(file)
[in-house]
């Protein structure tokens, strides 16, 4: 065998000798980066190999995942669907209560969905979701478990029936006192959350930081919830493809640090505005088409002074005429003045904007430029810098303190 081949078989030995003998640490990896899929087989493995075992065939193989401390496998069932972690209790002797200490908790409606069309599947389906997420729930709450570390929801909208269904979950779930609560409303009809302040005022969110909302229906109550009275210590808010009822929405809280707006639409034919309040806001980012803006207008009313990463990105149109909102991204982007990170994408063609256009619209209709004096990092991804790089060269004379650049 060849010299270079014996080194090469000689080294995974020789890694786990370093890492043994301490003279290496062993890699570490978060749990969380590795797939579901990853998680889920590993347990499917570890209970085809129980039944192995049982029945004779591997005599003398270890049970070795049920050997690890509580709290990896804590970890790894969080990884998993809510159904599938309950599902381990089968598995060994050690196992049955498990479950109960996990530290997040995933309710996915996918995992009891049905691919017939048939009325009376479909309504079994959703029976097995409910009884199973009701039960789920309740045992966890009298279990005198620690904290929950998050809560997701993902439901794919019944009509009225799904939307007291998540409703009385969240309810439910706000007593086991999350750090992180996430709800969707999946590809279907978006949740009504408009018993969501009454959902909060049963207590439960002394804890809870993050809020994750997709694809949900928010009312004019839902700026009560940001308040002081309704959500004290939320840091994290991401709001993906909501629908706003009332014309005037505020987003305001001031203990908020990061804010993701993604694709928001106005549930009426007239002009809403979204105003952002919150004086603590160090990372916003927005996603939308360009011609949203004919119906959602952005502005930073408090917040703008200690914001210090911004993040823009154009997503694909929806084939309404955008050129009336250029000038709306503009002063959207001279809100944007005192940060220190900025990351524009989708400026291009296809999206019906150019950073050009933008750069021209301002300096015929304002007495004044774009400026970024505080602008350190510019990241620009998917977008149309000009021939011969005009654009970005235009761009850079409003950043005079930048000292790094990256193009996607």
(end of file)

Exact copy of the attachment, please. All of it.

[in-house]
């Protein structure tokens, strides 16, 4: 065998000798980066190999995942669907209560969905979701478990029936006192959350930081919830493809640090505005088409002074005429003045904007430029810098303190 081949078989030995003998640490990896899929087989493995075992065939193989401390496998069932972690209790002797200490908790409606069309599947389906997420729930709450570390929801909208269904979950779930609560409303009809302040005022969110909302229906109550009275210590808010009822929405809280707006639409034919309040806001980012803006207008009313990463990105149109909102991204982007990170994408063609256009619209209709004096990092991804790089060269004379650049 060849010299270079014996080194090469000689080294995974020789890694786990370093890492043994301490003279290496062993890699570490978060749990969380590795797939579901990853998680889920590993347990499917570890209970085809129980039944192995049982029945004779591997005599003398270890049970070795049920050997690890509580709290990896804590970890790894969080990884998993809510159904599938309950599902381990089968598995060994050690196992049955498990479950109960996990530290997040995933309710996915996918995992009891049905691919017939048939009325009376479909309504079994959703029976097995409910009884199973009701039960789920309740045992966890009298279990005198620690904290929950998050809560997701993902439901794919019944009509009225799904939307007291998540409703009385969240309810439910706000007593086991999350750090992180996430709800969707999946590809279907978006949740009504408009018993969501009454959902909060049963207590439960002394804890809870993050809020994750997709694809949900928010009312004019839902700026009560940001308040002081309704959500004290939320840091994290991401709001993906909501629908706003009332014309005037505020987003305001001031203990908020990061804010993701993604694709928001106005549930009426007239002009809403979204105003952002919150004086603590160090990372916003927005996603939308360009011609949203004919119906959602952005502005930073408090917040703008200690914001210090911004993040823009154009997503694909929806084939309404955008050129009336250029000038709306503009002063959207001279809100944007005192940060220190900025990351524009989708400026291009296809999206019906150019950073050009933008750069021209301002300096015929304002007495004044774009400026970024505080602008350190510019990241620009998917977008149309000009021939011969005009654009970005235009761009850079409003950043005079930048000292790094990256193009996607």